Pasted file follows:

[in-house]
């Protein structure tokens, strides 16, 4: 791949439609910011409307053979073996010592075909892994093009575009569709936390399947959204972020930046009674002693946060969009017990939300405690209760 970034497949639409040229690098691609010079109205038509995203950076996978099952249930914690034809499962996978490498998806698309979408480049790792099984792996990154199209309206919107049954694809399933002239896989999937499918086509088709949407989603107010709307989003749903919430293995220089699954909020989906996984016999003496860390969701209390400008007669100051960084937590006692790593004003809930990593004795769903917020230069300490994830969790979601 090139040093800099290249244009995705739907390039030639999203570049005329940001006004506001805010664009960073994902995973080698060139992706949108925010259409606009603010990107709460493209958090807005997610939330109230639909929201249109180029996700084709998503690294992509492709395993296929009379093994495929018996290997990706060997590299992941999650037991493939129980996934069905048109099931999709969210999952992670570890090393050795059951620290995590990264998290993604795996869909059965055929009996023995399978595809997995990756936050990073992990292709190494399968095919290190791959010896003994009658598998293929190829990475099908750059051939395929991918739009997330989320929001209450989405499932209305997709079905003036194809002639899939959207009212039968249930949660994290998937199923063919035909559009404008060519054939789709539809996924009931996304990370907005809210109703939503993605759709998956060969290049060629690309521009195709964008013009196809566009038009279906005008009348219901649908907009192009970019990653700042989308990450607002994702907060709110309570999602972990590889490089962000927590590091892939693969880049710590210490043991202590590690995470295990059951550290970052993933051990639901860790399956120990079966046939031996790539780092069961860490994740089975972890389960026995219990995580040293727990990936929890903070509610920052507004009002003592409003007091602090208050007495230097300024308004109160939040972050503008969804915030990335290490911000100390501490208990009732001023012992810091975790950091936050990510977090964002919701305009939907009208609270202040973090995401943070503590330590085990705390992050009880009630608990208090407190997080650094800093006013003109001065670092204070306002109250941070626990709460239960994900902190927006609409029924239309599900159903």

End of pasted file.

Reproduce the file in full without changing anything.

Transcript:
[in-house]
């Protein structure tokens, strides 16, 4: 791949439609910011409307053979073996010592075909892994093009575009569709936390399947959204972020930046009674002693946060969009017990939300405690209760 970034497949639409040229690098691609010079109205038509995203950076996978099952249930914690034809499962996978490498998806698309979408480049790792099984792996990154199209309206919107049954694809399933002239896989999937499918086509088709949407989603107010709307989003749903919430293995220089699954909020989906996984016999003496860390969701209390400008007669100051960084937590006692790593004003809930990593004795769903917020230069300490994830969790979601 090139040093800099290249244009995705739907390039030639999203570049005329940001006004506001805010664009960073994902995973080698060139992706949108925010259409606009603010990107709460493209958090807005997610939330109230639909929201249109180029996700084709998503690294992509492709395993296929009379093994495929018996290997990706060997590299992941999650037991493939129980996934069905048109099931999709969210999952992670570890090393050795059951620290995590990264998290993604795996869909059965055929009996023995399978595809997995990756936050990073992990292709190494399968095919290190791959010896003994009658598998293929190829990475099908750059051939395929991918739009997330989320929001209450989405499932209305997709079905003036194809002639899939959207009212039968249930949660994290998937199923063919035909559009404008060519054939789709539809996924009931996304990370907005809210109703939503993605759709998956060969290049060629690309521009195709964008013009196809566009038009279906005008009348219901649908907009192009970019990653700042989308990450607002994702907060709110309570999602972990590889490089962000927590590091892939693969880049710590210490043991202590590690995470295990059951550290970052993933051990639901860790399956120990079966046939031996790539780092069961860490994740089975972890389960026995219990995580040293727990990936929890903070509610920052507004009002003592409003007091602090208050007495230097300024308004109160939040972050503008969804915030990335290490911000100390501490208990009732001023012992810091975790950091936050990510977090964002919701305009939907009208609270202040973090995401943070503590330590085990705390992050009880009630608990208090407190997080650094800093006013003109001065670092204070306002109250941070626990709460239960994900902190927006609409029924239309599900159903």